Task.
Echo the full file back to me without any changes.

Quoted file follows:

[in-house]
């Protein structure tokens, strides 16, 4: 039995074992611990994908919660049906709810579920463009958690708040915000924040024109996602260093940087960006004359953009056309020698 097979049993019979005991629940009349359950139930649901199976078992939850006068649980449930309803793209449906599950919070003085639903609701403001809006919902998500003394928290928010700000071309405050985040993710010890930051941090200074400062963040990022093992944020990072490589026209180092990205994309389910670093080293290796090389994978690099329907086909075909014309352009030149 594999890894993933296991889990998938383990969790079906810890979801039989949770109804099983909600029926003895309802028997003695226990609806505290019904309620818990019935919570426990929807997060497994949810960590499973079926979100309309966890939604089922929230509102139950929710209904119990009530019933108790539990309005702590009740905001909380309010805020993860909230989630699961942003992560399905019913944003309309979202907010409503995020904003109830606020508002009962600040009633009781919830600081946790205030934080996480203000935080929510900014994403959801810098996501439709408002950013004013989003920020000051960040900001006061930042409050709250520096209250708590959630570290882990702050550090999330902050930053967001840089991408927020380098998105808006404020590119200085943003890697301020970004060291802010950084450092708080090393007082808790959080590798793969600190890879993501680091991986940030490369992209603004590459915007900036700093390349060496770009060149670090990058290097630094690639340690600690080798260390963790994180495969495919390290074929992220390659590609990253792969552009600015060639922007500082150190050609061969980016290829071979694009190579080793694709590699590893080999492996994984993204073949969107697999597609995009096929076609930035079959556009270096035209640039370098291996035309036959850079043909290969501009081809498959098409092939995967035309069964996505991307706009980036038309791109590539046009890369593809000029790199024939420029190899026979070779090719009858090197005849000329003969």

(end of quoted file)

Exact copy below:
[in-house]
């Protein structure tokens, strides 16, 4: 039995074992611990994908919660049906709810579920463009958690708040915000924040024109996602260093940087960006004359953009056309020698 097979049993019979005991629940009349359950139930649901199976078992939850006068649980449930309803793209449906599950919070003085639903609701403001809006919902998500003394928290928010700000071309405050985040993710010890930051941090200074400062963040990022093992944020990072490589026209180092990205994309389910670093080293290796090389994978690099329907086909075909014309352009030149 594999890894993933296991889990998938383990969790079906810890979801039989949770109804099983909600029926003895309802028997003695226990609806505290019904309620818990019935919570426990929807997060497994949810960590499973079926979100309309966890939604089922929230509102139950929710209904119990009530019933108790539990309005702590009740905001909380309010805020993860909230989630699961942003992560399905019913944003309309979202907010409503995020904003109830606020508002009962600040009633009781919830600081946790205030934080996480203000935080929510900014994403959801810098996501439709408002950013004013989003920020000051960040900001006061930042409050709250520096209250708590959630570290882990702050550090999330902050930053967001840089991408927020380098998105808006404020590119200085943003890697301020970004060291802010950084450092708080090393007082808790959080590798793969600190890879993501680091991986940030490369992209603004590459915007900036700093390349060496770009060149670090990058290097630094690639340690600690080798260390963790994180495969495919390290074929992220390659590609990253792969552009600015060639922007500082150190050609061969980016290829071979694009190579080793694709590699590893080999492996994984993204073949969107697999597609995009096929076609930035079959556009270096035209640039370098291996035309036959850079043909290969501009081809498959098409092939995967035309069964996505991307706009980036038309791109590539046009890369593809000029790199024939420029190899026979070779090719009858090197005849000329003969």